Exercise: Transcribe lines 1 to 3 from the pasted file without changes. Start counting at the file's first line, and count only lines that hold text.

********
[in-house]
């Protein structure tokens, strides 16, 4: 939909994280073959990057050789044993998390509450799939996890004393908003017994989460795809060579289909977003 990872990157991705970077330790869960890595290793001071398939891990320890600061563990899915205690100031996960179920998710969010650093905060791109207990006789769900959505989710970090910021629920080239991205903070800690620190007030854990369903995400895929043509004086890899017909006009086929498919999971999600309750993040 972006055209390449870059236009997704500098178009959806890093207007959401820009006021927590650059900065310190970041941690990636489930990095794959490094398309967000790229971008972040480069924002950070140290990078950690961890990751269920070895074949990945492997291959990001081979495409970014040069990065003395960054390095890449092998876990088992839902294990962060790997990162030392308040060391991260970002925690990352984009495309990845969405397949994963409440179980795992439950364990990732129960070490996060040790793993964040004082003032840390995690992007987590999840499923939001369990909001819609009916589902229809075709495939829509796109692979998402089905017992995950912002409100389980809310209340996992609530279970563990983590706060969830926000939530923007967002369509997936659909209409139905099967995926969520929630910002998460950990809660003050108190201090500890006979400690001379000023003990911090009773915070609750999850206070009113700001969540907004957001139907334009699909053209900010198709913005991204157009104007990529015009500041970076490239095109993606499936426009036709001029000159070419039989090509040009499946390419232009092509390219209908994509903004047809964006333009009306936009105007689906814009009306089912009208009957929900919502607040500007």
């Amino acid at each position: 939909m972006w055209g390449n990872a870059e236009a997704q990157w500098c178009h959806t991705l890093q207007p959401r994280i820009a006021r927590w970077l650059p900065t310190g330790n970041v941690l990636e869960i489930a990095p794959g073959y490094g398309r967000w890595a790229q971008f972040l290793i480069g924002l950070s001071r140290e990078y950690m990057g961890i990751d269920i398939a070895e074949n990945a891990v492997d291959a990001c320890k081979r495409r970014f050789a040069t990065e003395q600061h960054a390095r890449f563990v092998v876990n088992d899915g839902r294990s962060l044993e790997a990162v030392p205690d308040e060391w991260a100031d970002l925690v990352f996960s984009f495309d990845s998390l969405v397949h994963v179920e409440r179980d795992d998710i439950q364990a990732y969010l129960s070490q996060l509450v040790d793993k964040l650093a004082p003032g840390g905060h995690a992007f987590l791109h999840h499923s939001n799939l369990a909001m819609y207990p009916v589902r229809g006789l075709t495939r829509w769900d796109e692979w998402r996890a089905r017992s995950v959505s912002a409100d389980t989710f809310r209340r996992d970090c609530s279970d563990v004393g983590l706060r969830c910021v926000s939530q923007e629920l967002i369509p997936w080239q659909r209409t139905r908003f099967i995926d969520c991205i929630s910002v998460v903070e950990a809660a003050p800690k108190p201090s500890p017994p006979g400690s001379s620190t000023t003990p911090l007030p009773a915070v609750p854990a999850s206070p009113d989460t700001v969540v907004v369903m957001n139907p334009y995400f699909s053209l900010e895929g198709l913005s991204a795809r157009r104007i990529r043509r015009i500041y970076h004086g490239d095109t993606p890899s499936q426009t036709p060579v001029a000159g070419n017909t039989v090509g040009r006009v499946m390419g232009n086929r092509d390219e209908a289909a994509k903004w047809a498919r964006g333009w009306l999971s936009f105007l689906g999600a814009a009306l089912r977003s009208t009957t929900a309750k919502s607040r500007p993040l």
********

[in-house]
């Protein structure tokens, strides 16, 4: 939909994280073959990057050789044993998390509450799939996890004393908003017994989460795809060579289909977003 990872990157991705970077330790869960890595290793001071398939891990320890600061563990899915205690100031996960179920998710969010650093905060791109207990006789769900959505989710970090910021629920080239991205903070800690620190007030854990369903995400895929043509004086890899017909006009086929498919999971999600309750993040 972006055209390449870059236009997704500098178009959806890093207007959401820009006021927590650059900065310190970041941690990636489930990095794959490094398309967000790229971008972040480069924002950070140290990078950690961890990751269920070895074949990945492997291959990001081979495409970014040069990065003395960054390095890449092998876990088992839902294990962060790997990162030392308040060391991260970002925690990352984009495309990845969405397949994963409440179980795992439950364990990732129960070490996060040790793993964040004082003032840390995690992007987590999840499923939001369990909001819609009916589902229809075709495939829509796109692979998402089905017992995950912002409100389980809310209340996992609530279970563990983590706060969830926000939530923007967002369509997936659909209409139905099967995926969520929630910002998460950990809660003050108190201090500890006979400690001379000023003990911090009773915070609750999850206070009113700001969540907004957001139907334009699909053209900010198709913005991204157009104007990529015009500041970076490239095109993606499936426009036709001029000159070419039989090509040009499946390419232009092509390219209908994509903004047809964006333009009306936009105007689906814009009306089912009208009957929900919502607040500007």
């Amino acid at each position: 939909m972006w055209g390449n990872a870059e236009a997704q990157w500098c178009h959806t991705l890093q207007p959401r994280i820009a006021r927590w970077l650059p900065t310190g330790n970041v941690l990636e869960i489930a990095p794959g073959y490094g398309r967000w890595a790229q971008f972040l290793i480069g924002l950070s001071r140290e990078y950690m990057g961890i990751d269920i398939a070895e074949n990945a891990v492997d291959a990001c320890k081979r495409r970014f050789a040069t990065e003395q600061h960054a390095r890449f563990v092998v876990n088992d899915g839902r294990s962060l044993e790997a990162v030392p205690d308040e060391w991260a100031d970002l925690v990352f996960s984009f495309d990845s998390l969405v397949h994963v179920e409440r179980d795992d998710i439950q364990a990732y969010l129960s070490q996060l509450v040790d793993k964040l650093a004082p003032g840390g905060h995690a992007f987590l791109h999840h499923s939001n799939l369990a909001m819609y207990p009916v589902r229809g006789l075709t495939r829509w769900d796109e692979w998402r996890a089905r017992s995950v959505s912002a409100d389980t989710f809310r209340r996992d970090c609530s279970d563990v004393g983590l706060r969830c910021v926000s939530q923007e629920l967002i369509p997936w080239q659909r209409t139905r908003f099967i995926d969520c991205i929630s910002v998460v903070e950990a809660a003050p800690k108190p201090s500890p017994p006979g400690s001379s620190t000023t003990p911090l007030p009773a915070v609750p854990a999850s206070p009113d989460t700001v969540v907004v369903m957001n139907p334009y995400f699909s053209l900010e895929g198709l913005s991204a795809r157009r104007i990529r043509r015009i500041y970076h004086g490239d095109t993606p890899s499936q426009t036709p060579v001029a000159g070419n017909t039989v090509g040009r006009v499946m390419g232009n086929r092509d390219e209908a289909a994509k903004w047809a498919r964006g333009w009306l999971s936009f105007l689906g999600a814009a009306l089912r977003s009208t009957t929900a309750k919502s607040r500007p993040l």